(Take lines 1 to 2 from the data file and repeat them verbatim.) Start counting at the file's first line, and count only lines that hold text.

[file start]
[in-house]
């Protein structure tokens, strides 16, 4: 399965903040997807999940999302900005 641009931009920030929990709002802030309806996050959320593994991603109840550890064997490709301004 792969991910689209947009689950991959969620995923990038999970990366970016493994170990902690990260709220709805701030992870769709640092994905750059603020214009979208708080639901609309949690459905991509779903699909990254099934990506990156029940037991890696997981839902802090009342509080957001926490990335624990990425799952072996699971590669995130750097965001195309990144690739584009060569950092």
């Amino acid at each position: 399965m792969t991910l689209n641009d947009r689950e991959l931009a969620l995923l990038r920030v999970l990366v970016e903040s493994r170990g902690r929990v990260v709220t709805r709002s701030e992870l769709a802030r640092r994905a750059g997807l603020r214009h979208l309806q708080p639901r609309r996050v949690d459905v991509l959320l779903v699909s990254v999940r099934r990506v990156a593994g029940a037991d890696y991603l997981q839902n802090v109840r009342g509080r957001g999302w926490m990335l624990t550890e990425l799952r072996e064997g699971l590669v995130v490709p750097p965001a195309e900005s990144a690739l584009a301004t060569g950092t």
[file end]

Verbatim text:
[in-house]
């Protein structure tokens, strides 16, 4: 399965903040997807999940999302900005 641009931009920030929990709002802030309806996050959320593994991603109840550890064997490709301004 792969991910689209947009689950991959969620995923990038999970990366970016493994170990902690990260709220709805701030992870769709640092994905750059603020214009979208708080639901609309949690459905991509779903699909990254099934990506990156029940037991890696997981839902802090009342509080957001926490990335624990990425799952072996699971590669995130750097965001195309990144690739584009060569950092």